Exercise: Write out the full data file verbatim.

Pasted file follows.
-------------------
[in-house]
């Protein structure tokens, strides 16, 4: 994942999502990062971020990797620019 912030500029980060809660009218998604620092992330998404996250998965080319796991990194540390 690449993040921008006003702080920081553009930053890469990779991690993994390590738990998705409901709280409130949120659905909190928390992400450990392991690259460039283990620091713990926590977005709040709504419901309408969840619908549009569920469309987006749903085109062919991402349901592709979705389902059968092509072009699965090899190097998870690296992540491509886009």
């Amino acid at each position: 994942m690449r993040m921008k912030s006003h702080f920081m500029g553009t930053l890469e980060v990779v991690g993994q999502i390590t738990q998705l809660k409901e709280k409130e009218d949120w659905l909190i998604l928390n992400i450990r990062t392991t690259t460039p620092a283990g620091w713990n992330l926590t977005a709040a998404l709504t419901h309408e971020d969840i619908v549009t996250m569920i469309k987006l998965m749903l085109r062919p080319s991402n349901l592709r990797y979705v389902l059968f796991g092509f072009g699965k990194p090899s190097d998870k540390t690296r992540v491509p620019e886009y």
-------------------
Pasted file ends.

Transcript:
[in-house]
């Protein structure tokens, strides 16, 4: 994942999502990062971020990797620019 912030500029980060809660009218998604620092992330998404996250998965080319796991990194540390 690449993040921008006003702080920081553009930053890469990779991690993994390590738990998705409901709280409130949120659905909190928390992400450990392991690259460039283990620091713990926590977005709040709504419901309408969840619908549009569920469309987006749903085109062919991402349901592709979705389902059968092509072009699965090899190097998870690296992540491509886009």
């Amino acid at each position: 994942m690449r993040m921008k912030s006003h702080f920081m500029g553009t930053l890469e980060v990779v991690g993994q999502i390590t738990q998705l809660k409901e709280k409130e009218d949120w659905l909190i998604l928390n992400i450990r990062t392991t690259t460039p620092a283990g620091w713990n992330l926590t977005a709040a998404l709504t419901h309408e971020d969840i619908v549009t996250m569920i469309k987006l998965m749903l085109r062919p080319s991402n349901l592709r990797y979705v389902l059968f796991g092509f072009g699965k990194p090899s190097d998870k540390t690296r992540v491509p620019e886009y």